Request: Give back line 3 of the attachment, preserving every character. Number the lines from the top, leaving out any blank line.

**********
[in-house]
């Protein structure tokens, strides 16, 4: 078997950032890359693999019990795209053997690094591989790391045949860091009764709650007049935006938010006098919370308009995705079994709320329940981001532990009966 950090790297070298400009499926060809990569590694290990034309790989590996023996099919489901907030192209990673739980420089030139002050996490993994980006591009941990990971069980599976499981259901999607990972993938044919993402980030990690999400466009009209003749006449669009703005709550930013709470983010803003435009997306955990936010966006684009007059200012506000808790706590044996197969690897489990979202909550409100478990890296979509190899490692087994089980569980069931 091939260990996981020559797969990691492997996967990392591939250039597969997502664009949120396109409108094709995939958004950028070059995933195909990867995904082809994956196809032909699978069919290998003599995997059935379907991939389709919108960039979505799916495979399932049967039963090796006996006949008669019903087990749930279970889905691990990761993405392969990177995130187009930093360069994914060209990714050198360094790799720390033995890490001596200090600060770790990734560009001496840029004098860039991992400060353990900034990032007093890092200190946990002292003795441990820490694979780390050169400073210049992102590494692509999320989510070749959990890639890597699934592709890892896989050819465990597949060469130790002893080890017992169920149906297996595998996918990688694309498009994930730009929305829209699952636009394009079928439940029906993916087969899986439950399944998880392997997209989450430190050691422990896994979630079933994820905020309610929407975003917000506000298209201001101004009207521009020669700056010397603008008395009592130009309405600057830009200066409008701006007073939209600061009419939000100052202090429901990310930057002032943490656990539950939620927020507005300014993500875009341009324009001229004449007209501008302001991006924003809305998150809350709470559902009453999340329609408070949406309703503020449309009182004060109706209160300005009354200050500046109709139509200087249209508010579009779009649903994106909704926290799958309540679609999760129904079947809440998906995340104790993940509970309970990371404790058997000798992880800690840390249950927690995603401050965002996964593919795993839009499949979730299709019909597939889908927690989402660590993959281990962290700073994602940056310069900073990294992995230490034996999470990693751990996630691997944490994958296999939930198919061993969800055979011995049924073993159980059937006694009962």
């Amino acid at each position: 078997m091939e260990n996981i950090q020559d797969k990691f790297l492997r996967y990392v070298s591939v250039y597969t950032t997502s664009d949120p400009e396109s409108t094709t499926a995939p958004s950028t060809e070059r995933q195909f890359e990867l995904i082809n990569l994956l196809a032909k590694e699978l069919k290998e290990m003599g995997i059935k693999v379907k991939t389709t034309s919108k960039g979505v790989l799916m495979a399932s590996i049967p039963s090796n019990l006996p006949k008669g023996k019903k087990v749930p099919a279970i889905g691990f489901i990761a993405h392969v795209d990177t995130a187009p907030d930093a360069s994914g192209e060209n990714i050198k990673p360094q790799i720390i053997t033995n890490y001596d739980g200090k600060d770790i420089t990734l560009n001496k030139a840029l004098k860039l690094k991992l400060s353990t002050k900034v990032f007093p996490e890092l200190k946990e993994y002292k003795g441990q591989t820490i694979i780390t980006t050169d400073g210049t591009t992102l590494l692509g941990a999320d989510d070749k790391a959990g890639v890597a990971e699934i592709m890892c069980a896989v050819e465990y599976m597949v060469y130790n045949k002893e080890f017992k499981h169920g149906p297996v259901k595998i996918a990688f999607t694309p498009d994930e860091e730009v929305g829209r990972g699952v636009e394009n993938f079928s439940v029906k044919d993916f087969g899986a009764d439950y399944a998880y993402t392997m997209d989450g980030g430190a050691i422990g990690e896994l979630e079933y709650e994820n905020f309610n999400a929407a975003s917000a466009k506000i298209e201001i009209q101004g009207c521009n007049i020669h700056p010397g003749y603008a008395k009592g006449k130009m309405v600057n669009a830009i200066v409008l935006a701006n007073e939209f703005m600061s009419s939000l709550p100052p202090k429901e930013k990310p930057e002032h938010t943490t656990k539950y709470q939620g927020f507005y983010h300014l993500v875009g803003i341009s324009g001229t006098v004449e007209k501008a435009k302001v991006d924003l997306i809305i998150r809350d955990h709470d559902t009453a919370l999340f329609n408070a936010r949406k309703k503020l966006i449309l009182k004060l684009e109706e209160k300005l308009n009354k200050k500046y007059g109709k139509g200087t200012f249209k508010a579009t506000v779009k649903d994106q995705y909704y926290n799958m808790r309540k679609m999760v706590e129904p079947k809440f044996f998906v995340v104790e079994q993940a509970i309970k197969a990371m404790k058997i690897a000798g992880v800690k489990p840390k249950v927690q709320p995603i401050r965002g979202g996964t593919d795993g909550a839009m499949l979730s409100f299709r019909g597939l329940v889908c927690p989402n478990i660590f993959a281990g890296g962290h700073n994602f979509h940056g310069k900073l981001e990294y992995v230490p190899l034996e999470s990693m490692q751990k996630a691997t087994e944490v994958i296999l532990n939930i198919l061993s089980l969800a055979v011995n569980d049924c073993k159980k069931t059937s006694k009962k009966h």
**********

């Amino acid at each position: 078997m091939e260990n996981i950090q020559d797969k990691f790297l492997r996967y990392v070298s591939v250039y597969t950032t997502s664009d949120p400009e396109s409108t094709t499926a995939p958004s950028t060809e070059r995933q195909f890359e990867l995904i082809n990569l994956l196809a032909k590694e699978l069919k290998e290990m003599g995997i059935k693999v379907k991939t389709t034309s919108k960039g979505v790989l799916m495979a399932s590996i049967p039963s090796n019990l006996p006949k008669g023996k019903k087990v749930p099919a279970i889905g691990f489901i990761a993405h392969v795209d990177t995130a187009p907030d930093a360069s994914g192209e060209n990714i050198k990673p360094q790799i720390i053997t033995n890490y001596d739980g200090k600060d770790i420089t990734l560009n001496k030139a840029l004098k860039l690094k991992l400060s353990t002050k900034v990032f007093p996490e890092l200190k946990e993994y002292k003795g441990q591989t820490i694979i780390t980006t050169d400073g210049t591009t992102l590494l692509g941990a999320d989510d070749k790391a959990g890639v890597a990971e699934i592709m890892c069980a896989v050819e465990y599976m597949v060469y130790n045949k002893e080890f017992k499981h169920g149906p297996v259901k595998i996918a990688f999607t694309p498009d994930e860091e730009v929305g829209r990972g699952v636009e394009n993938f079928s439940v029906k044919d993916f087969g899986a009764d439950y399944a998880y993402t392997m997209d989450g980030g430190a050691i422990g990690e896994l979630e079933y709650e994820n905020f309610n999400a929407a975003s917000a466009k506000i298209e201001i009209q101004g009207c521009n007049i020669h700056p010397g003749y603008a008395k009592g006449k130009m309405v600057n669009a830009i200066v409008l935006a701006n007073e939209f703005m600061s009419s939000l709550p100052p202090k429901e930013k990310p930057e002032h938010t943490t656990k539950y709470q939620g927020f507005y983010h300014l993500v875009g803003i341009s324009g001229t006098v004449e007209k501008a435009k302001v991006d924003l997306i809305i998150r809350d955990h709470d559902t009453a919370l999340f329609n408070a936010r949406k309703k503020l966006i449309l009182k004060l684009e109706e209160k300005l308009n009354k200050k500046y007059g109709k139509g200087t200012f249209k508010a579009t506000v779009k649903d994106q995705y909704y926290n799958m808790r309540k679609m999760v706590e129904p079947k809440f044996f998906v995340v104790e079994q993940a509970i309970k197969a990371m404790k058997i690897a000798g992880v800690k489990p840390k249950v927690q709320p995603i401050r965002g979202g996964t593919d795993g909550a839009m499949l979730s409100f299709r019909g597939l329940v889908c927690p989402n478990i660590f993959a281990g890296g962290h700073n994602f979509h940056g310069k900073l981001e990294y992995v230490p190899l034996e999470s990693m490692q751990k996630a691997t087994e944490v994958i296999l532990n939930i198919l061993s089980l969800a055979v011995n569980d049924c073993k159980k069931t059937s006694k009962k009966h």